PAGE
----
‘Biggest ever’ Pride parade lights up Copenhagen
This year’s Copenhagen Pride parade was the largest in the city’s history.
An estimated 40,000 people, including Prime Minister Lars Løkke Rasmussen, joined the 3.3-kilometre-long march as it made its way through the Danish capital.
Saturday’s (August 18) parade came just weeks after cabinet minister Tommy Ahlers – who has been the Minister of Science, Technology, Information and Higher Education since May – came out as bisexual.
Thomas Rasmussen, Copenhagen Pride’s head of communication, said the event – which involved around 180 different floats – would go down as “the longest and biggest parade ever.”
Between 25,000 and 30,000 people took part in the previous two years’ parades.
Landmark buildings throughout the city, like the Industriens Hus and Radisson Collection Hotel, were lit up in rainbow colours and decorated with Pride flags to mark the event, according to The Local.
Rasmussen said that in an unprecedented move, organisers were forced to reject late applications from groups wanting to take part in the parade with a float because of high demand.
“It is the first time this has happened. But that’s positive,” he said.
And he added that the soaring levels of interest in the parade may mean it has to grow next year.
“We will have to see whether we can make the starting area a little larger or the parade a bit longer,” said Rasmussen.
The parade was so successful that it somewhat overwhelmed the city’s resources.
Jesper Sørensen, the event’s head of parade issues, told TV2 Lorry that on Saturday, “the parade was so long that they had to send their cleaning workers home.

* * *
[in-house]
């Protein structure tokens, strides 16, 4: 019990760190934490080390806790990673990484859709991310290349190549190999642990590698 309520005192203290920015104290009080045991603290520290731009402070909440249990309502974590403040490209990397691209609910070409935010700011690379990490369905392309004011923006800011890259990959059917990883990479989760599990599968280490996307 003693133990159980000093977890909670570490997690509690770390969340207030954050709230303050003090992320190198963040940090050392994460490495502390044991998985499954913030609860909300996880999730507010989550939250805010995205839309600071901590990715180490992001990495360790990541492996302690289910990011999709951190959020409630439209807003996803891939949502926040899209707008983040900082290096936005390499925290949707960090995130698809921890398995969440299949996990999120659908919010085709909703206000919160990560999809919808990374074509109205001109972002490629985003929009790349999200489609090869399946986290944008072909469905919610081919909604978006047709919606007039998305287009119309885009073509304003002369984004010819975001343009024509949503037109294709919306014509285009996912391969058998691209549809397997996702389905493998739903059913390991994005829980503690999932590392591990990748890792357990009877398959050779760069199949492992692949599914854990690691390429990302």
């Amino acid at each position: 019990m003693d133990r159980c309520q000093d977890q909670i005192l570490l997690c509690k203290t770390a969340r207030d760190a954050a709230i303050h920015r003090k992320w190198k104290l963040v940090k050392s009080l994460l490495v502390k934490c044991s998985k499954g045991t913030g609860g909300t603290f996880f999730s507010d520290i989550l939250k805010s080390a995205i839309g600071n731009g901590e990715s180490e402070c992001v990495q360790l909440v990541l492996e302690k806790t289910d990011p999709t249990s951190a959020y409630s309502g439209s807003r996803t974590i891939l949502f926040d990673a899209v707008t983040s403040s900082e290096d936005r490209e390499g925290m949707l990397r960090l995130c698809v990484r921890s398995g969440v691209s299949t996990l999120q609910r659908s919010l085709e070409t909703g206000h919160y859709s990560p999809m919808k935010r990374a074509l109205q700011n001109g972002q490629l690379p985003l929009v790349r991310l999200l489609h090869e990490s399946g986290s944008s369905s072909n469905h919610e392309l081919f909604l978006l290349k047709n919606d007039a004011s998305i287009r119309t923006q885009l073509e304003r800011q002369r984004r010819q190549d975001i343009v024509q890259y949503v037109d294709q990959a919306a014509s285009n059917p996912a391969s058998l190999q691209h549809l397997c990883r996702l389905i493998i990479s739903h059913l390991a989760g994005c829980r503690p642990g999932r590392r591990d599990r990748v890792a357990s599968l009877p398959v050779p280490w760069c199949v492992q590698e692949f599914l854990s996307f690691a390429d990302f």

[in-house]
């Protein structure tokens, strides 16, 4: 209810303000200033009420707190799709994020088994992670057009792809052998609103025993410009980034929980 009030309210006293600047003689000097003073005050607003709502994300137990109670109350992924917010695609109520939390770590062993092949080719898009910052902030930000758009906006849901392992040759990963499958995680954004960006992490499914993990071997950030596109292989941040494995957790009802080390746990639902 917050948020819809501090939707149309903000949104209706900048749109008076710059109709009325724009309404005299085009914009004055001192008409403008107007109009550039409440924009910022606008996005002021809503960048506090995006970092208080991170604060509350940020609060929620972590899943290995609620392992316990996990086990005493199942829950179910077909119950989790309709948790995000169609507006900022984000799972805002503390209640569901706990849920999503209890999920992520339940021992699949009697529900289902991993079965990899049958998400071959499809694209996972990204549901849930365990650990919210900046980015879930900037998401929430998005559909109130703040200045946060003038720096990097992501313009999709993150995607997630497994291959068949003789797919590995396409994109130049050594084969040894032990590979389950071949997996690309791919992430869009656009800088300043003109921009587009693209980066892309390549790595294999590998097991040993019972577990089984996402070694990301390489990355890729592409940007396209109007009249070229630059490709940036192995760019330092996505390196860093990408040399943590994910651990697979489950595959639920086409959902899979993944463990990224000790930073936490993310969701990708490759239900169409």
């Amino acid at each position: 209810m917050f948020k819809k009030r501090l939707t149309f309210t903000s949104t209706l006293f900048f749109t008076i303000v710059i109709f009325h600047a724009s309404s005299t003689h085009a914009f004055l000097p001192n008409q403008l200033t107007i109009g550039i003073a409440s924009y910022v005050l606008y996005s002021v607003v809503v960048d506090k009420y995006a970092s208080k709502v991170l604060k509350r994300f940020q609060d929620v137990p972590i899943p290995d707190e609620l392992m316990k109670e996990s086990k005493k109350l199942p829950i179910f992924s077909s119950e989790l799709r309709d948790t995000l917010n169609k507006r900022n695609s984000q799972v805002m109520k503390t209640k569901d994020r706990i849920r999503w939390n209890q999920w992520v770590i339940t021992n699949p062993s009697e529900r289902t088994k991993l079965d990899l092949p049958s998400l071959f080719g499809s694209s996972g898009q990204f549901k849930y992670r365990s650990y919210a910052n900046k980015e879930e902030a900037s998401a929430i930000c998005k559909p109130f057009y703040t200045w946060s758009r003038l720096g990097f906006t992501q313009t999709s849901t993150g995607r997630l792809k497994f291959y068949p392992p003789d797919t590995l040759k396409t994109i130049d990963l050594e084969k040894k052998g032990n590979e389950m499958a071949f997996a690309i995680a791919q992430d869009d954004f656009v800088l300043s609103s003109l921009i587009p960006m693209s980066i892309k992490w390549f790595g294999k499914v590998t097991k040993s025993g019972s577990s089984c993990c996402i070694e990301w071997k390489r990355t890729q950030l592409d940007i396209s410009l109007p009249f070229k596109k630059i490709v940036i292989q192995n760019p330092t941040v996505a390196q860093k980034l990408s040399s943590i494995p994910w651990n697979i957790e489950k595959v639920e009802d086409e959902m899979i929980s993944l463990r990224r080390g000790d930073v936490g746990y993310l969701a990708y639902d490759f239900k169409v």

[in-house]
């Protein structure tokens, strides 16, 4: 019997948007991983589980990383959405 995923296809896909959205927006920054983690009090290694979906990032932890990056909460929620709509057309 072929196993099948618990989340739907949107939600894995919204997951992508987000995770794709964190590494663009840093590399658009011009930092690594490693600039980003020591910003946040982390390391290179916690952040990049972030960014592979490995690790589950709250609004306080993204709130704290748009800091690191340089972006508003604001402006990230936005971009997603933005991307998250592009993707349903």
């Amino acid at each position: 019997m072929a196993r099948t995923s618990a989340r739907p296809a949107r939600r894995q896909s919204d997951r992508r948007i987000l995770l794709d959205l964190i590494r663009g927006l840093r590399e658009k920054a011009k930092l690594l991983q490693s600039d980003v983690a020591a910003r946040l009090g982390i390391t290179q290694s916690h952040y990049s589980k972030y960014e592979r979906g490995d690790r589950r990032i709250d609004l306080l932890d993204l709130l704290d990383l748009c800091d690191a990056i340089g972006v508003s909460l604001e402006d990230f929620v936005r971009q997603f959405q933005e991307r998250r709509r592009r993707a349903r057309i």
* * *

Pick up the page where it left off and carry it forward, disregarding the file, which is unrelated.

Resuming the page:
“The cleaners met at 06:00 in the morning [on Sunday] and started cleaning.
“We definitely need to look at the toilets next year,” he added.
“In co-operation with the police and municipality, we will evaluate how to make it better, because there is no doubt we want everyone to be happy, including those people who live along the route.”
But other than an apparent shortage of toilets, it seems that the parade went off without a hitch, with Copenhagen Police Deputy Police Inspector Riad Tolba saying: “People have behaved nicely.
“It all went smoothly and according to plan. From where I’m sitting, I have not received any reports of injuries or other unfortunate events so far.”
Denmark has long been one of the most advanced countries in the world in terms of LGBT rights, but attacks still occur, like in May when Justice Minister Søren Pape Poulsen’s fiance Josue Medina Vazquez was violently confronted.
In June, Denmark’s Parliament gave its approval for same-sex marriage to become legal in the Faroe Islands, which is part of the Danish Kingdom.
The islands became the final Nordic country to legalise marriage equality.
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